Netzer - a shoot from an olive stumpAfter Herod died, an angel of the Lord appeared in a dream to Joseph in Egypt and said, “Get up, take the child and his mother and go to the land of Israel, for those who were trying to take the child’s life are dead.”

So he got up, took the child and his mother and went to the land of Israel. But when he heard that Archelaus was reigning in Judea in place of his father Herod, he was afraid to go there. Having been warned in a dream, he withdrew to the district of Galilee, and he went and lived in a town called Nazareth. So was fulfilled what was said through the prophets: “He will be called a Nazarene.”

Part I: Getting the Whole Story
Part II: The Time of Jesus’ Birth
Part III: Jesus’ Parents
Part IV: The Location of Jesus’ Birth
Part V: King Herod

As we move toward the end of this series, there are a number of “bit players” – people and places – which have a part to play in the Christmas story. In this article, we will look at a couple of places which figure into the story.

What’s in a Name?

As many biblical scholars and teachers have noted, throughout the Bible, names mean things. To Hebrew readers and listeners, the names of people and places often say as much about a person or a place as any prose that follows the name. For our purposes in this article, I am just looking at a couple of places.

Two cities, in particular, come to play in the story of Jesus’ birth: Bethlehem and Nazareth

The Bakery

Bethlehem, Beit Lehem in Hebrew, means “House of Bread”. In terms of prophecy, this was to be the place where the Messiah was born, per the prophecy in Micah 5:2

“But you, Bethlehem Ephrathah, though you are small among the clans of Judah, out of you will come for me one who will be ruler over Israel, whose origins are from of old, from ancient times. “

Additionally, as we discussed previously, only lambs raised in the flocks of Bethlehem were acceptable as sacrifices in the Temple during the first century – primarily because the Sadducees owned these flocks and they were a source of wealth for this religious party. And so it is that we have Jesus, the Bread of Life, born in the “House of Bread” – the Lamb of God, born in the flocks of Bethlehem, the only sheep allowed for sacrifice. Do you see the picture that is painted here?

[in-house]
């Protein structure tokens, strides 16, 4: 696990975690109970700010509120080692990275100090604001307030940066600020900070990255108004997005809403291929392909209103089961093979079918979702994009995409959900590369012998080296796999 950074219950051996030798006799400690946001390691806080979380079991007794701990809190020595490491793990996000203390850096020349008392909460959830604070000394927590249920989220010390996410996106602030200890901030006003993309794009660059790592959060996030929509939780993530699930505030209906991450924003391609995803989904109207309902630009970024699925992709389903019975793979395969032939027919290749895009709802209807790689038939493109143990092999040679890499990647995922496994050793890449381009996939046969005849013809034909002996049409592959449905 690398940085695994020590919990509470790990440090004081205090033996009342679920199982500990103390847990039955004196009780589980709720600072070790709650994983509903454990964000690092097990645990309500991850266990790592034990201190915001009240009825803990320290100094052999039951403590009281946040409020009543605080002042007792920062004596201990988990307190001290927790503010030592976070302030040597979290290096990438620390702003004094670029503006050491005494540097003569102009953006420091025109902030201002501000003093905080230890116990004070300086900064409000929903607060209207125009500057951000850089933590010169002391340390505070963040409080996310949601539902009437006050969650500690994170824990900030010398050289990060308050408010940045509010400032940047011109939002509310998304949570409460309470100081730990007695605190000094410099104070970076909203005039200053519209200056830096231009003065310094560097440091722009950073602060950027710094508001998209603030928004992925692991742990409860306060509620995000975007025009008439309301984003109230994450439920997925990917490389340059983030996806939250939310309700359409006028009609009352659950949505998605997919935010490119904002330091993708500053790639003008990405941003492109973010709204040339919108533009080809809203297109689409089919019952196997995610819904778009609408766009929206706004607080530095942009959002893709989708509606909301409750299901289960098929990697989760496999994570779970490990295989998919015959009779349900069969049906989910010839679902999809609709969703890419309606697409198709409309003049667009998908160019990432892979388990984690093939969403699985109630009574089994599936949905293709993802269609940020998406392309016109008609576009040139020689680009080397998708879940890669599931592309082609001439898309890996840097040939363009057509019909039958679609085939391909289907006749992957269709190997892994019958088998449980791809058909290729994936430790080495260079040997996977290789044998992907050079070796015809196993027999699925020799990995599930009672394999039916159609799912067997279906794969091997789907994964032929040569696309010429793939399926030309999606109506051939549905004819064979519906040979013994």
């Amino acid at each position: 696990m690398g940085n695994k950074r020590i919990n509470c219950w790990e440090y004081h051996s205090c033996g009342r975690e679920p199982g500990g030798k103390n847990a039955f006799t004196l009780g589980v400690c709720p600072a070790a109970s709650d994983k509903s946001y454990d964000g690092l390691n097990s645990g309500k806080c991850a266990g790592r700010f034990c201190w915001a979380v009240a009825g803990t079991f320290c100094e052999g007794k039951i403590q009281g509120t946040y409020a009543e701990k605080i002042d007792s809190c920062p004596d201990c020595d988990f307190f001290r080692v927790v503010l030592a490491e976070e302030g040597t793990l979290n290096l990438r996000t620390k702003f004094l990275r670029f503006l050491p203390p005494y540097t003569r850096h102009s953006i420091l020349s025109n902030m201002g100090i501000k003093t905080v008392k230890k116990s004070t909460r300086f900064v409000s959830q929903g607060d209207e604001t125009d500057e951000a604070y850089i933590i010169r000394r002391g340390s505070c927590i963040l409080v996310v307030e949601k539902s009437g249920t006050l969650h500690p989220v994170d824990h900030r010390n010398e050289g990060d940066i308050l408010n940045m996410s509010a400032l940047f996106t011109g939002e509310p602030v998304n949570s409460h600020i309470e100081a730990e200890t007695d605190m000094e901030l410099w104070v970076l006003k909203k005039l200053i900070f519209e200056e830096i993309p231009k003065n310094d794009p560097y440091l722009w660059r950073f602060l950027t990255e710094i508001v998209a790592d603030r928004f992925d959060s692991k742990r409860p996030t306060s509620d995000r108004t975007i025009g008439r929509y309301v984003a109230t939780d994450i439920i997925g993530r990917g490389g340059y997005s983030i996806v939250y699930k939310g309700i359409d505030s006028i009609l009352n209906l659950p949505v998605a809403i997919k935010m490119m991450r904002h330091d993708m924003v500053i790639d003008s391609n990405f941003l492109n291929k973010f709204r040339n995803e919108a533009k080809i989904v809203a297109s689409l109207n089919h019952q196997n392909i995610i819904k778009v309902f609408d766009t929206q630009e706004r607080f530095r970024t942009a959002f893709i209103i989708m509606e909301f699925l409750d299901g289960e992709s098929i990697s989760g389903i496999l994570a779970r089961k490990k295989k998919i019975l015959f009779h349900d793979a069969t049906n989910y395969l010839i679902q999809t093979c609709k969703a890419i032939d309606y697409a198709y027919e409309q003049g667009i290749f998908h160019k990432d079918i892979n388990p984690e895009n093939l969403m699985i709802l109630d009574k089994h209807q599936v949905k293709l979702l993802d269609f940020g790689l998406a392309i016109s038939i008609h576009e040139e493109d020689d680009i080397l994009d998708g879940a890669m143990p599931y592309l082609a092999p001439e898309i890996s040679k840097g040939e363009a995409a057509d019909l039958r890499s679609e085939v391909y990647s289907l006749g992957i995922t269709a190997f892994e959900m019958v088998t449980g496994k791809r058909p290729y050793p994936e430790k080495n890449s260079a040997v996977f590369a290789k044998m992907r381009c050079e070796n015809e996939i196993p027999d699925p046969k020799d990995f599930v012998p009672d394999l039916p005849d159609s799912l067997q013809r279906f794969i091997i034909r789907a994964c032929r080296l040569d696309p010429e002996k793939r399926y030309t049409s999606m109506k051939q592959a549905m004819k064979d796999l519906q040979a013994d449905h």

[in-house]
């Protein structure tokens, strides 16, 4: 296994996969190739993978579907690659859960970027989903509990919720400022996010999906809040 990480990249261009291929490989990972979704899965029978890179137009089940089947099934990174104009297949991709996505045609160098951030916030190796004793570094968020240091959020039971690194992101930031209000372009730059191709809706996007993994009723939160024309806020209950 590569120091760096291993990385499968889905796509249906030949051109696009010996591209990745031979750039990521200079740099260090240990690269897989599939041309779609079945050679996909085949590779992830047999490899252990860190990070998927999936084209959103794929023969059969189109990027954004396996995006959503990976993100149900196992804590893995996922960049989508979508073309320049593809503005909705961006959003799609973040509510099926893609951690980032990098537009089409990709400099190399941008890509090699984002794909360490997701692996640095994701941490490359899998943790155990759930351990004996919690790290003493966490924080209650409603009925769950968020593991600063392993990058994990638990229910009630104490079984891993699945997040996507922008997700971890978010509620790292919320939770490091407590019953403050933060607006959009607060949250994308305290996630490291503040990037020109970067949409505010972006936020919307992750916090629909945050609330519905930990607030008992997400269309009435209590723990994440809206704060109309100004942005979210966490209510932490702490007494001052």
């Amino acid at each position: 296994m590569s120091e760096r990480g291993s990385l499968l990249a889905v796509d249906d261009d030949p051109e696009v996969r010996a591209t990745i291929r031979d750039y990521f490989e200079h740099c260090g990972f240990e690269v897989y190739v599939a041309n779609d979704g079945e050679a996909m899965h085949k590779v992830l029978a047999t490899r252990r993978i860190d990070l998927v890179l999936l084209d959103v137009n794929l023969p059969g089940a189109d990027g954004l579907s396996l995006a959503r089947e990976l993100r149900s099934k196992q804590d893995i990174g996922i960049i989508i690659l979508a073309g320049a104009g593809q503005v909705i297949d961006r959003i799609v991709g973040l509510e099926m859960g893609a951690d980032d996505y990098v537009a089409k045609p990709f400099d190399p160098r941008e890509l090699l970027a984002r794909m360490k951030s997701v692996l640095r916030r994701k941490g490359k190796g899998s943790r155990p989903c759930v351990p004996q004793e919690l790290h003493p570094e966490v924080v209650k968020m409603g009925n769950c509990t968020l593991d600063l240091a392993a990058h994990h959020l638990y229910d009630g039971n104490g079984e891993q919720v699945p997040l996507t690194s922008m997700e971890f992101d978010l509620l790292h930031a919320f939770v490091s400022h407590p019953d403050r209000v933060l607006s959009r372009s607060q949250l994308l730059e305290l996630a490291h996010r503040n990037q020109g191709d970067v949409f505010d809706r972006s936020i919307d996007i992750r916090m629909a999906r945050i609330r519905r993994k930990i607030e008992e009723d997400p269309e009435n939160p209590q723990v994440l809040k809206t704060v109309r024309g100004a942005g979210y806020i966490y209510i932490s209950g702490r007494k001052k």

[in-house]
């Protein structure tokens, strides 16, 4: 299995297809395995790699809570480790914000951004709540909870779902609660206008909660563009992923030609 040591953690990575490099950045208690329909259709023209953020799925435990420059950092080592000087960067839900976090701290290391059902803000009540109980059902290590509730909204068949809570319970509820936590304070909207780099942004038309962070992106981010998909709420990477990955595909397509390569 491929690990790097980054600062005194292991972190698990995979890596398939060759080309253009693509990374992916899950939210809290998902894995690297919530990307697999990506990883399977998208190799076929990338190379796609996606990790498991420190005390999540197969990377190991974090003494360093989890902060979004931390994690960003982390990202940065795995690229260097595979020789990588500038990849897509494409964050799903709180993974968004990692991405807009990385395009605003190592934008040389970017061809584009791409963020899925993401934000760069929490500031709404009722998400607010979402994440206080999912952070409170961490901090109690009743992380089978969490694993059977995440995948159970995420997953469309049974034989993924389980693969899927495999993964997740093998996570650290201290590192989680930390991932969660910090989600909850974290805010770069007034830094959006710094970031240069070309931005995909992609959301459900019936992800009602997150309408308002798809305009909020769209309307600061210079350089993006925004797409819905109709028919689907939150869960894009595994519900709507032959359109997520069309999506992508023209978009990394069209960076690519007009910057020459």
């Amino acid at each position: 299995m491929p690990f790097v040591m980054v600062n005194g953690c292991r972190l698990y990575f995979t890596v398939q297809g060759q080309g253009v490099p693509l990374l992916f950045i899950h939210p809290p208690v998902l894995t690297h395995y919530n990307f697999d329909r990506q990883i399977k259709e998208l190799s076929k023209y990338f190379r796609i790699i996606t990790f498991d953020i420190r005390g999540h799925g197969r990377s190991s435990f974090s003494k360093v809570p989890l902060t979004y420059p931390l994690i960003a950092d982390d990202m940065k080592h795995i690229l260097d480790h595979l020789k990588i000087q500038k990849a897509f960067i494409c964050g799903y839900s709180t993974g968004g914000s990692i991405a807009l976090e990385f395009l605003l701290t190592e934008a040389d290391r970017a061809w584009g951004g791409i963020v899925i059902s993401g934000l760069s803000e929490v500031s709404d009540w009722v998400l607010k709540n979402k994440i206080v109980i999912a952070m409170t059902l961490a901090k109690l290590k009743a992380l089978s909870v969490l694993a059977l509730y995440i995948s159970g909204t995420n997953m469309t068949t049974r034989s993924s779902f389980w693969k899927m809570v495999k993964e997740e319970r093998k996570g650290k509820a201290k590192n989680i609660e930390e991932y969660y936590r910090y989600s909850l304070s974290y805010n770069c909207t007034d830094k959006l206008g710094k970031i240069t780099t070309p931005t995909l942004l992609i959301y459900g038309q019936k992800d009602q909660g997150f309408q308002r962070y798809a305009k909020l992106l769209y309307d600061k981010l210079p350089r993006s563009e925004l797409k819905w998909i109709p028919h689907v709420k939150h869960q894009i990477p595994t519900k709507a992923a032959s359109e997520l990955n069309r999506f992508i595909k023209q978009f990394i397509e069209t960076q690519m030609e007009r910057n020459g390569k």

Branch Davidians

In the book of Isaiah 11, we read

A shoot will come up from the stump of Jesse; from his roots a Branch will bear fruit.

The Spirit of the LORD will rest on him – the Spirit of wisdom and of understanding, the Spirit of counsel and of power, the Spirit of knowledge and of the fear of the LORD -

In the Hebrew, a “shoot” from an olive stump (see picture above) is called a netzer. The religious Jews of the first century saw this passage in Isaiah as a prediction of the coming Messiah – a “shoot” from the stump of Jesse. Because of this, it was believed that he would be called netzer in some fashion, as a symbol of this. This led to debate as to whether he would be from netzeret (Nazareth – “shoot-ville”), whether he would be nazir (a Nazarite), or – possibly – both.